The Purpose of a Collection Development Policy
The purpose of a collection development policy is to create a collection of library materials that supports the library's mission. All decisions about the kinds of materials to be collected or accessed should be made with the mission statement in mind. For example, if an elementary school library's mission is to support the curriculum, it will not be interested in collecting adult fiction. However, if the library also has a mission to be a resource for teachers, it will collect some professional materials on elementary education. The collection development policy sets goals for the collection that reflect the library's mission.
The collection development policy provides information to the library's stakeholders about how the collection is chosen, and it explains who is responsible for making decisions about the collection.
Your collection development policy provides information for people who are interested in the library's collection. These people include:
the staff who have responsibility for selecting and maintaining the collection under the guidelines set by the governing body,
members of the public who may want to know why certain material is or is not included in the collection,
and the library's governing body (e.g. public library board, school board), which wants to have a consistent position regarding the library's collection.
Responsibility for the Collection Development Policy
Both the staff and the library's governing body have responsibilities for creating a collection development policy.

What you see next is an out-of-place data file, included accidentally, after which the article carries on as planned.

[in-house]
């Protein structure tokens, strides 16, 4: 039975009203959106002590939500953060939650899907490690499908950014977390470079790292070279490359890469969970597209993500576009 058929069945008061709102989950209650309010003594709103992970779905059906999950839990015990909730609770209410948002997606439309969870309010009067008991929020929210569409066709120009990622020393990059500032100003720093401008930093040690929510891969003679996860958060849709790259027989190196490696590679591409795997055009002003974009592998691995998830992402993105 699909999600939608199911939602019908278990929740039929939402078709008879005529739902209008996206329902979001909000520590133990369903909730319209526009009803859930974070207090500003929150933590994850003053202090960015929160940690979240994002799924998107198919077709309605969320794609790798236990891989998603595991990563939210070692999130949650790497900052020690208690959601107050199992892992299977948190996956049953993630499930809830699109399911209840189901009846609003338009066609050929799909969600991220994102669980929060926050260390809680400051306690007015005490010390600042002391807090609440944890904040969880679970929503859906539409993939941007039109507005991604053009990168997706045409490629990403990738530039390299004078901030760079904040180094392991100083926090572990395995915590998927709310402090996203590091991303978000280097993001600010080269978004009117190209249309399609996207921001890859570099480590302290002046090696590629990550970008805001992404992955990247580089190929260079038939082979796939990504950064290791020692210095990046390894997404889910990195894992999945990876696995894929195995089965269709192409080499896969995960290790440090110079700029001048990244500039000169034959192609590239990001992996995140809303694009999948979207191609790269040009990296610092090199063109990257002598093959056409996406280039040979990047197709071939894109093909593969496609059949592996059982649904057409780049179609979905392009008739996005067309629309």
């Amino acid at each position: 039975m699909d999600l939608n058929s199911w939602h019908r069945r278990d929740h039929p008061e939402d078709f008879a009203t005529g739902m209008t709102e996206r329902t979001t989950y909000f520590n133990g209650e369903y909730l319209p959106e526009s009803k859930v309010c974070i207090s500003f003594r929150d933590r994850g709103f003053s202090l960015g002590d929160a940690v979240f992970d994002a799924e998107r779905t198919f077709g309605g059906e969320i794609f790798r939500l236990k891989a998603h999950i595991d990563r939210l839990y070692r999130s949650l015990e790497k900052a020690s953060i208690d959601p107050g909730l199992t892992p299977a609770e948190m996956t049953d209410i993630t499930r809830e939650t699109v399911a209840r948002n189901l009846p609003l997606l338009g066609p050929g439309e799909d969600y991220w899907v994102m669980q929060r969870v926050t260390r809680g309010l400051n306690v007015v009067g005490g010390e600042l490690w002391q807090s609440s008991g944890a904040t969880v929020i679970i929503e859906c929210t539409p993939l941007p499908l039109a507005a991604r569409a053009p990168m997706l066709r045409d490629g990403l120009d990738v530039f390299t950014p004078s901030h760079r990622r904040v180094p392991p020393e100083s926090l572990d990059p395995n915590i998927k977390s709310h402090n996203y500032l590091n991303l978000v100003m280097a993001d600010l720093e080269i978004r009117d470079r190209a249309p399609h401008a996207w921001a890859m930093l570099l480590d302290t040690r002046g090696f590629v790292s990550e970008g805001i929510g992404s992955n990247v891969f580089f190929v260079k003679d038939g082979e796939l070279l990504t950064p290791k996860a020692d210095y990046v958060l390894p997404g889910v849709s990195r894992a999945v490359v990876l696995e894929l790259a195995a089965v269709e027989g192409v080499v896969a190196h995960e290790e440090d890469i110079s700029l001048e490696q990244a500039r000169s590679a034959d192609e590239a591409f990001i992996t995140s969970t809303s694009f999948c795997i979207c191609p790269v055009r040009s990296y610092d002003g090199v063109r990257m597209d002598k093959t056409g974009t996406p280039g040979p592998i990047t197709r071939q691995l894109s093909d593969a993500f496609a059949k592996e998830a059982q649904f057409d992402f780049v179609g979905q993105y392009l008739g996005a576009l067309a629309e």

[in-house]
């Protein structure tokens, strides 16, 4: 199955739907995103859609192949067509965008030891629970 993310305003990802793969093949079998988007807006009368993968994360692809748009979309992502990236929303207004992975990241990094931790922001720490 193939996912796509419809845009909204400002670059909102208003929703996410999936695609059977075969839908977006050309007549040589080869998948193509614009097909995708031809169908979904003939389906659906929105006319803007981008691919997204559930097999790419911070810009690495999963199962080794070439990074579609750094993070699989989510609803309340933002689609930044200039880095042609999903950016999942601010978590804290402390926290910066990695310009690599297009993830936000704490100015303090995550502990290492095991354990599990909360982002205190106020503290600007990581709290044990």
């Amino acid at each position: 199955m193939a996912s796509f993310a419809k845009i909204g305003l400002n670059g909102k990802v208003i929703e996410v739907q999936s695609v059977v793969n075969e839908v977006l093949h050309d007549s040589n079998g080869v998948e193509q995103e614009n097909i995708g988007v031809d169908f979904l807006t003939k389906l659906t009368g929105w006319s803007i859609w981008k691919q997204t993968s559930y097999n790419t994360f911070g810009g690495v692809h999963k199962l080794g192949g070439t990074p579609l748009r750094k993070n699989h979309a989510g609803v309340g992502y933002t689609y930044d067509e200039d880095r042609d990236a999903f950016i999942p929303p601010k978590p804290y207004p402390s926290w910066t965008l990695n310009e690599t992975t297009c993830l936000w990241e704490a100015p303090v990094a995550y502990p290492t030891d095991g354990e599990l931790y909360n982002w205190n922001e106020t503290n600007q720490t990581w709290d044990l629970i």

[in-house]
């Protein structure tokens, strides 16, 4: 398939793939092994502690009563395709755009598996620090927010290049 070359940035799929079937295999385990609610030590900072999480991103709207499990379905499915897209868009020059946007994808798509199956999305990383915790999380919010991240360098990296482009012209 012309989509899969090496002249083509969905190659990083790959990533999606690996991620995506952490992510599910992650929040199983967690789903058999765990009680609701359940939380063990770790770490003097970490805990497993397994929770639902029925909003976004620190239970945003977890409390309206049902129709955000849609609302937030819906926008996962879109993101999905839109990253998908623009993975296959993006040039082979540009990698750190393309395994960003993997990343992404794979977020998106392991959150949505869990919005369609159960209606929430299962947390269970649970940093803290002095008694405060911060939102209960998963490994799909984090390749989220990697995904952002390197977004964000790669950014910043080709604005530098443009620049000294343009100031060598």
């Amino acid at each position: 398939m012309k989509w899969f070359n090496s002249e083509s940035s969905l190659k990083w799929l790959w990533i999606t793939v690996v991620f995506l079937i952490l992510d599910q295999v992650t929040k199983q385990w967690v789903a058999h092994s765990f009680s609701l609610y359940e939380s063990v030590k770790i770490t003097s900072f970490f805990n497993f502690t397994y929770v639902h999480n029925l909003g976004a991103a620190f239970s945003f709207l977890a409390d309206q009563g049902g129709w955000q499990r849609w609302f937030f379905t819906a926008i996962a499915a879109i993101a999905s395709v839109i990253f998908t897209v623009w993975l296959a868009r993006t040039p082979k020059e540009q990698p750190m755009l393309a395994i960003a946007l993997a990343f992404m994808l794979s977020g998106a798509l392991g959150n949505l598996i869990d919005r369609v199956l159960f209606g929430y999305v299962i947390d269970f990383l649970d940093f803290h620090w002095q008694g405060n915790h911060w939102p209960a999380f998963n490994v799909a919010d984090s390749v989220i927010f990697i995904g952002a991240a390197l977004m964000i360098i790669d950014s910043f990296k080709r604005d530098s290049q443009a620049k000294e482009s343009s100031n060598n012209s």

The staff is responsible for providing information to the governing body about the use of the collection and the kinds of requests that are being made from the library's clientele. The staff may also do some of the footwork in finding out how other libraries have responded to particular collection development problems. It is not unusual for the staff to create drafts of a policy for the governing body to consider.
Once the policy has been approved by the governing body, the staff creates the procedures necessary to implement the policy.
The Governing Body's Responsibility
The library's governing body may draft the policy itself or it may respond to the staff's drafts of the policy. The governing body must consider the internal and external implications of the policy for the library. It may want to check how the policy will affect major stakeholder groups of the library, either by talking to representatives of the stakeholder groups or by holding a public hearing on the policy.
The governing body makes all final decisions about the policy. It must approve the policy before the policy goes into effect. After approving the policy, the governing body should periodically review the policy so that it addresses new issues as they arise.
The Collection Development Policy and Intellectual Freedom
One important function of the collection development policy is to state the library's position on intellectual freedom and to describe the library's policy and procedures for dealing with complaints about its materials.
A good library will have materials that some people will find objectionable. Although complaints often center on sexuality, library materials have been challenged for many different reasons. For example, Huckleberry Finn was challenged when it was first written because it promoted racial harmony. More recently, it has been challenged because its use of some words is considered bigoted. A book on locksmithing was challenged because it could be used by burglars to break into houses. Alice in Wonderland has been challenged because someone felt it promoted drug use. Even the Bible has been challenged because people felt its content was unsuitable for children.
The collection development policy for a good library explains that once materials have been selected by the library, they cannot be removed without following a thorough process of evaluation, which has been approved by the library's governing body. It places the burden of proof on the person or persons wishing to remove the material. It explains the process by which a request for removal can be made and includes the necessary forms for making such a request.
Intellectual freedom is one of the fundamental principles of librarianship, and this topic will be discussed more fully later in the course.
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